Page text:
In 2013 Costa Rica exported $2.4 billion in electronic components for microprocessors. That amount was 20.9 percent of the nation’s total exports of $11.4 billion that year.
In second and third place were pineapples and bananas.
The major manufacturer is Intel Corp. in Belén with 2,700 workers.
Early Friday the Spanish-language online newspaper CR Hoy went public with a story that its reporters had been following for months. The newspaper reported that Intel would be leaving Costa Rica.
The newspaper had some information from government sources, but the story lacked official confirmation. That was not long in coming. Intel told the press that some 1,200 of its workers would soon be let go and that the manufacturing operations in Costa Rica would move to Vietnam.
The government had hoped to keep the news of this devastating economic blow secret, perhaps until President Laura Chinchilla left office May 8. CR Hoy said a reporter asked Ms. Chinchilla about Intel’s plans but she declined comment.
Intel, which has been here 15 years, has declined recently to make more investments in the country. The firm has had operations in Vietnam since 1997, and in 2006 it announced a $1 billion investment there to build its seventh and largest assembly test facility to produce chipsets, the firm said on its Web site. In July 2010, Intel Vietnam began using the latest Intel chipset technologies to produce chipsets that will help support the growth of mobile computing, it added.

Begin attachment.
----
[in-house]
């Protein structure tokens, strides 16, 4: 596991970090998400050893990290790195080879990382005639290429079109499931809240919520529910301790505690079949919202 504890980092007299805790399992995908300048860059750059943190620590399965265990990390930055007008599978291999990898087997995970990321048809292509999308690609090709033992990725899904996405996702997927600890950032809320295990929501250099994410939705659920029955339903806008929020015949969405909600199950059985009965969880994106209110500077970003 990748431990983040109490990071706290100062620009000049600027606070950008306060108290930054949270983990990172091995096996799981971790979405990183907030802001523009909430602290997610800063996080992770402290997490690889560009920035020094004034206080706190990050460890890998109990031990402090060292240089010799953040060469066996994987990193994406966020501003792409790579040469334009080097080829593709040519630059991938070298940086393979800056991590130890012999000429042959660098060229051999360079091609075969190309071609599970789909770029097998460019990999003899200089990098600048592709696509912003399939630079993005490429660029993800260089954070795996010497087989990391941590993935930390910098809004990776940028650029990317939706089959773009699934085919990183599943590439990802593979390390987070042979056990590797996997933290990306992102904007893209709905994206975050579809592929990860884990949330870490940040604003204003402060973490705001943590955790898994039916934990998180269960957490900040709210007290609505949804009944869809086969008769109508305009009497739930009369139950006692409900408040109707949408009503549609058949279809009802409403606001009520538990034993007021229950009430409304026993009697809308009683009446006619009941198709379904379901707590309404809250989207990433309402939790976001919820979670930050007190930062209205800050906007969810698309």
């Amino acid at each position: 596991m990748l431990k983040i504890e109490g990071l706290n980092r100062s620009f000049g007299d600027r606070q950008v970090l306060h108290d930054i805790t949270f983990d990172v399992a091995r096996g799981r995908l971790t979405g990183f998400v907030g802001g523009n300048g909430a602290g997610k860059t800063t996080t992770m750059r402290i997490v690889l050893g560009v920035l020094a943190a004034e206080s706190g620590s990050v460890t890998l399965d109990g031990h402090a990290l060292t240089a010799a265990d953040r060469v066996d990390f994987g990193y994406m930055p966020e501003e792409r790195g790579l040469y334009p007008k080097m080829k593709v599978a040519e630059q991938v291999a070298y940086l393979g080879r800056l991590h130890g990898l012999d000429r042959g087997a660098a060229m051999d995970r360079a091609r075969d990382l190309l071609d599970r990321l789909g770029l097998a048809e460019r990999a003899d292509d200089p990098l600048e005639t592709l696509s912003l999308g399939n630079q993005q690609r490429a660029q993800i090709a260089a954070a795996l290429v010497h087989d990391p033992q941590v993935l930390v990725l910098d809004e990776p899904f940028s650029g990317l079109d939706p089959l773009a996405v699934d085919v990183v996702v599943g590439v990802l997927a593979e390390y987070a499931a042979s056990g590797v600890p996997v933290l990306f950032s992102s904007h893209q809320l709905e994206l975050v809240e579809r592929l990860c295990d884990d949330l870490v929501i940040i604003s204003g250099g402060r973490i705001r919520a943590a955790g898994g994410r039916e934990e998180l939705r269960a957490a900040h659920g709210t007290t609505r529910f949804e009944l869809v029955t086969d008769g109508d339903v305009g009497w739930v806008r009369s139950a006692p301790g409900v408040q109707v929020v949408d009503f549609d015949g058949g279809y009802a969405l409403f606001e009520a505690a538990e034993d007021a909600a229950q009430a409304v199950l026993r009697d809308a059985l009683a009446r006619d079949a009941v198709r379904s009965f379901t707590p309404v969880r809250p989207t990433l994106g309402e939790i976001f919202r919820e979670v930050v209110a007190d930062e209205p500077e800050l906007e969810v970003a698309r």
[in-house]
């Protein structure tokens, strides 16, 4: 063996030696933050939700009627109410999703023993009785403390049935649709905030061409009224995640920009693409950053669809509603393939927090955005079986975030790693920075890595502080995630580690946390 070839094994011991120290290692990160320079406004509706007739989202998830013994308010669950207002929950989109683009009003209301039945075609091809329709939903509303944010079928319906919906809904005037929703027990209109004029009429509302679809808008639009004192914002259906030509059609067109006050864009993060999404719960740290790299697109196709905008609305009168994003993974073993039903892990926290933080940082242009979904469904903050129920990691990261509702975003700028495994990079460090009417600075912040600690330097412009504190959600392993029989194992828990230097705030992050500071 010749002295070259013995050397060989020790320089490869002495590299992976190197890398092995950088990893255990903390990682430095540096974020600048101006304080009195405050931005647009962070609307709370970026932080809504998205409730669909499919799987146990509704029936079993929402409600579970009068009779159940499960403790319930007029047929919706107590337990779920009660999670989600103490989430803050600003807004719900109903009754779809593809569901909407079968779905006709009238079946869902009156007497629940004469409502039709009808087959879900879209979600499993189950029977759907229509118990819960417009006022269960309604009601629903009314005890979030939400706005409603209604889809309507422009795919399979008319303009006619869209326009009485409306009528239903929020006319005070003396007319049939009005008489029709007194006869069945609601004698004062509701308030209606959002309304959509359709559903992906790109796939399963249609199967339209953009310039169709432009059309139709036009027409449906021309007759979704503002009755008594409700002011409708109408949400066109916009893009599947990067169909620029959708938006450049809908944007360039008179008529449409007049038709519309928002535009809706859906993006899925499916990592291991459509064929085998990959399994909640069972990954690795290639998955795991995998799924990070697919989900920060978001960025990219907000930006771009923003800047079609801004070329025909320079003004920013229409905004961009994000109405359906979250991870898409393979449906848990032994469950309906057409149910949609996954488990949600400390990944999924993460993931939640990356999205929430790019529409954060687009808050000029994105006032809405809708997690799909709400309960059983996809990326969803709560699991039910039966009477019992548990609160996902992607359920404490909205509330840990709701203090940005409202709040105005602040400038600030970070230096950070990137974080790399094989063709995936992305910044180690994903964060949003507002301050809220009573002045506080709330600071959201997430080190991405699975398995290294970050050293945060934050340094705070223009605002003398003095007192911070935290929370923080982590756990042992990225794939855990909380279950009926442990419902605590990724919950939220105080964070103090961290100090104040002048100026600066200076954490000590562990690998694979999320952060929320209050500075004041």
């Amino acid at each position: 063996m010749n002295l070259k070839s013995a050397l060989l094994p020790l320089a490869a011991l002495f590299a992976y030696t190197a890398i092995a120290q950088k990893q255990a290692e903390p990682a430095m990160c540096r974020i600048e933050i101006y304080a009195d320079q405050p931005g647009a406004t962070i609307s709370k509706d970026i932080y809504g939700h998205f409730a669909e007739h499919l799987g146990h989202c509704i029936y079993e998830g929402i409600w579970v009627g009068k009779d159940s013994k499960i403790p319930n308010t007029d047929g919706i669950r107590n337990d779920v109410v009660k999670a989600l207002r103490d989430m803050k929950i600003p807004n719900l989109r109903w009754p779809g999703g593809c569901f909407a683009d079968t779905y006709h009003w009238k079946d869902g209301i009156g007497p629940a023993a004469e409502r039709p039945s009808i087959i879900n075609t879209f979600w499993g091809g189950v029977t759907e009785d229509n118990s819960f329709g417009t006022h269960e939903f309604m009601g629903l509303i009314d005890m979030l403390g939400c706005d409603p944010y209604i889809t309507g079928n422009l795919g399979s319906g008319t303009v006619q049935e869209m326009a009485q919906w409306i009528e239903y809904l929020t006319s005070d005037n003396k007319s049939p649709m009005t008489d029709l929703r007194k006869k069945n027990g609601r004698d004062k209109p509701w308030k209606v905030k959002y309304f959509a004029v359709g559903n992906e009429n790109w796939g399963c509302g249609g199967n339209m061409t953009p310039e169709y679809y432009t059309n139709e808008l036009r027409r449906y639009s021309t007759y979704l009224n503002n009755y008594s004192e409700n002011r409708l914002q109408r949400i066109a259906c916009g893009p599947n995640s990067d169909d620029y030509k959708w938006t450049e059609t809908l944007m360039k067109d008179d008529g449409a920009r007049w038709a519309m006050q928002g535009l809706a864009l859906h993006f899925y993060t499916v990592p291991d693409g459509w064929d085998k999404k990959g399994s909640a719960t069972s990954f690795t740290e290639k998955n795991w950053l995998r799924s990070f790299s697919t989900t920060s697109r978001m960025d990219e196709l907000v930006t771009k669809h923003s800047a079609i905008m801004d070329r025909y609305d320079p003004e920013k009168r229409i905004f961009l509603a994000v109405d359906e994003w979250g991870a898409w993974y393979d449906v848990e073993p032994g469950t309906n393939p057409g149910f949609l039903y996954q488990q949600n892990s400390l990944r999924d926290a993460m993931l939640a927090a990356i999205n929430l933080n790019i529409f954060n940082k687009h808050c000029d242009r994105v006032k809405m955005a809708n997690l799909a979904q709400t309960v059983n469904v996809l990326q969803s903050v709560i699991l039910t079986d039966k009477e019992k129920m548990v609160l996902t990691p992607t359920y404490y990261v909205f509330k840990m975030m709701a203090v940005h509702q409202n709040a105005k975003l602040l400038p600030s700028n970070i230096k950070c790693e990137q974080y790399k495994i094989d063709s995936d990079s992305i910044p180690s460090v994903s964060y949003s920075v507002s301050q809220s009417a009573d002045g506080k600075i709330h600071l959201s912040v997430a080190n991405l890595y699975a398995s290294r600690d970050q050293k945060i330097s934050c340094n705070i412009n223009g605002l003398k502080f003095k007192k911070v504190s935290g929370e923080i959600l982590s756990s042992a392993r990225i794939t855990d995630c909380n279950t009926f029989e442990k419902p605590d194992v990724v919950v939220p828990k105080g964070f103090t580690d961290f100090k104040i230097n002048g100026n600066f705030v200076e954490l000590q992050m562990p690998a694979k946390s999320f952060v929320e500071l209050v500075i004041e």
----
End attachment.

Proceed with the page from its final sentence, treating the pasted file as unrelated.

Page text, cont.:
The Costa Rican facilities are mainly for desktop computers.
Intel now has a 500,000-square foot facility in Ho Chi Minh City, the former Saigon.
The company in the past has expressed concern about Costa Rica’s economic position with a soaring annual budget deficit. A main concern was higher taxes and fees that might affect exports and operations here. The Chinchilla administration, as part of the failed tax package presented in 2011, proposed a 30 percent export tax for some firms.
The company also has been rebuffed in efforts to obtain a concession in the country’s labor law to allow it to schedule four 10-hour working shifts a week instead of the usual five-day, eight-hour shifts provided in the law. Now the firm is obligated to pay two hours of overtime for hours for more than eight a day even though 10-hour shifts might be more efficient in some cases.
Political figures are concerned that the great reduction in the Intel work force might trigger similar moves by other foreign firms.
Costa Rica is certainly more expensive than some Asian locations in which to run a business. A.M. Costa Rica estimates that the firm is paying more than $1 million a month in social charges and perhaps $4 million in the obligatory Christmas bonus. These costs are in addition to its Costa Rican income tax. Meanwhile the company is struggling to maintain its place in international markets.